The American Recovery and Reinvestment Act of 2009 provided an unprecedented $100 billion in additional funding for education over fiscal years 2009, 2010, and 2011. It has been notoriously difficult to interpret how states used those funds, despite promises of “transparency” from the Obama Administration. Did the money go to support the states that needed the most help? According to a recent U.S. Department of Education report, no—on average states with high per pupil spending and high student achievement received the most.
The report examines distributions of ARRA funds per pupil at the state level, grouping them by various indicators of need such as student poverty, budget gaps, and percentages of students attending persistently low-achieving schools. The authors find that 25 percent of states that had the highest per pupil spending received an average of $435 more per pupil than the 25 percent with the lowest spending. The trend is mostly explained by $4.4 billion in Race to the Top (RttT) grants which were awarded primarily to higher-spending states.
The 25 percent of states with the highest student poverty rates received the least ARRA funding per pupil, $1,358 compared to $1,372 on average. The states that received the most per pupil were actually the states with average poverty rates (between 12.9 and 20.4 percent). Those states received $1,419 per pupil on average. Similarly, states with the highest performing students (based on the percentage scoring proficient on National Assessment of Education Progress tests) also received more per pupil than states with lower-performing students. The high-performing states received $1,463 per pupil, while the low-performing states received $1,304.
However, the report’s findings suggest more ARRA funds found their way to states with big budget gaps. States with the largest budget shortfalls did receive more funding per pupil than those with smaller shortfalls – a surprising conclusion given that Congress did not target the funds to states with large funding gaps. The 25 percent of states with the highest funding gap received $1,431 per pupil, while those states with the smallest gaps received $1,288. Again, this difference is primarily attributable to Race to the Top funding – the states with the largest gaps received $109 per pupil in RttT, while the states with the smallest gaps received only $7 per pupil.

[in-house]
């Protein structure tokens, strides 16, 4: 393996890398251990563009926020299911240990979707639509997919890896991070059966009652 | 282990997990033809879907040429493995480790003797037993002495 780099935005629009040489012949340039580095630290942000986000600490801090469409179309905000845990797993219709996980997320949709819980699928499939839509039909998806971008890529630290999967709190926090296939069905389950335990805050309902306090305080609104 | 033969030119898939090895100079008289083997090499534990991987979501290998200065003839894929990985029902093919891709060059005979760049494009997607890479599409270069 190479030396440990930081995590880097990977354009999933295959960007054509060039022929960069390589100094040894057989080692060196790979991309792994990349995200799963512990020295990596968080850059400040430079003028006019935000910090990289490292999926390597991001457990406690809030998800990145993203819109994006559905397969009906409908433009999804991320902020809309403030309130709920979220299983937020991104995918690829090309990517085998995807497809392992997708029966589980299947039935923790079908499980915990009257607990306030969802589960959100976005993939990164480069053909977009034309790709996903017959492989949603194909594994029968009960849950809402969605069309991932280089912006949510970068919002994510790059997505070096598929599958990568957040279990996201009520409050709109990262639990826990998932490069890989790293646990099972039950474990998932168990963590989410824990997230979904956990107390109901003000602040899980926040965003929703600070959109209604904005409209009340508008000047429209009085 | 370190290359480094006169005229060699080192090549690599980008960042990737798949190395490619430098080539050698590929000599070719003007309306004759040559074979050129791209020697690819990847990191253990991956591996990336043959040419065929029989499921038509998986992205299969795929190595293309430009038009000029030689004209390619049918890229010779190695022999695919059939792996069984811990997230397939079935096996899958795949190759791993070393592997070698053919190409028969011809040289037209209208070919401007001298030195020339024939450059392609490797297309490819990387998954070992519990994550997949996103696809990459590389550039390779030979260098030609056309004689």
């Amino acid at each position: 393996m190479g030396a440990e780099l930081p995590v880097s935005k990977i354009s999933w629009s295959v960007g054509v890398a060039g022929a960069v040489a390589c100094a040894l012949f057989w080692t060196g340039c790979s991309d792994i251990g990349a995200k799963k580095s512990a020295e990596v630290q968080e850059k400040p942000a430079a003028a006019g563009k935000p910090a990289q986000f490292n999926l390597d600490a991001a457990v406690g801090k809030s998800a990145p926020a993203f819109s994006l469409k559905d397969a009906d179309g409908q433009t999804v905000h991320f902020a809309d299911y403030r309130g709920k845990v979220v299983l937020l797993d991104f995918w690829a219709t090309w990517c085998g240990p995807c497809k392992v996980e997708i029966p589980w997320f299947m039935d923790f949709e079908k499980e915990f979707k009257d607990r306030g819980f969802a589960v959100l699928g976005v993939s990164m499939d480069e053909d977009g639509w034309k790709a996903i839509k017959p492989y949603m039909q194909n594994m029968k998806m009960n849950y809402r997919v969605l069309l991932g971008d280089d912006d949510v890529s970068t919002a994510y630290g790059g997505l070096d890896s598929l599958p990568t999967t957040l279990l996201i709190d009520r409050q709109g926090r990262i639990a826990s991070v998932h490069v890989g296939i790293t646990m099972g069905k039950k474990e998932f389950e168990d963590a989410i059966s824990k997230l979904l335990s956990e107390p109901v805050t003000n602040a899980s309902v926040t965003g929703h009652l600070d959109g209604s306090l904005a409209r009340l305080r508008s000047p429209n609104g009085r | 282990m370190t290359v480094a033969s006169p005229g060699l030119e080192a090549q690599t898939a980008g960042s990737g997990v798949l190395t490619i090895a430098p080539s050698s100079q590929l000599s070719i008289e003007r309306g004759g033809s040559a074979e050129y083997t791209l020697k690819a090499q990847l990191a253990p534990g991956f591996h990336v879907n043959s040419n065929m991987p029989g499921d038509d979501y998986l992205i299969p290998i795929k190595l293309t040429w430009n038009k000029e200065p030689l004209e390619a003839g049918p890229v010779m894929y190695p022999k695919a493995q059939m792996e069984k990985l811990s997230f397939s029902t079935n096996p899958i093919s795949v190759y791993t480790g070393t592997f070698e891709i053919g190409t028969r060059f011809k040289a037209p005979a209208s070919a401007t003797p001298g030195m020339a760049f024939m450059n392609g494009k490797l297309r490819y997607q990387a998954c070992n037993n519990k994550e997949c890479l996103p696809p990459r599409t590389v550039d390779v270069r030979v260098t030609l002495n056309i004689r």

Overall, it is not be completely surprising that the ARRA funds did not target states with the highest need as measured by student achievement and spending. Much of the ARRA funds were distributed through existing federal funding formulas like Title I or Individuals with Disabilities Education Act, which take into account many other factors besides need like state size. The State Fiscal Stabilization Fund, the largest program in the ARRA, distributed funds according to population size. Instead, Race to the Top, a $4.4 billion competitive grant program, seems to drive most of the funding differences across states. This is likely because it was intended to benefit states that were willing to or already investing in their education systems and demonstrating positive results.
Still, interpret the Department’s conclusions with caution. In calculating per pupil expenditures, the authors had to exclude some ARRA funding that technically went to education programs. But more importantly, the figures include all State Fiscal Stabilization Funds allocated to each state, not only those spent on K-12 education. States were allowed to spend the funds on both K-12 and higher education, and on average 20 percent of the funds went to higher education. As a result, the numbers cited above and in the report actually overstate per pupil spending from ARRA, particularly in states that spent most of those funds on higher education, like Wyoming and Colorado.
In all, the report sheds some much-needed light on the distribution of ARRA funds to states (as well as school districts, though that is a whole other discussion). And it suggests that the various ARRA programs mostly did what they were intended to do – push out money to states as quickly as possible based on existing funding formulas and population. While the Department attempted to encourage states and districts to use these formula funds to support reform efforts, few did. Instead the overwhelming goal of keeping teachers in classrooms and students in seats dominated. Any hope of reform now rides completely on the backs of the competitive grant programs.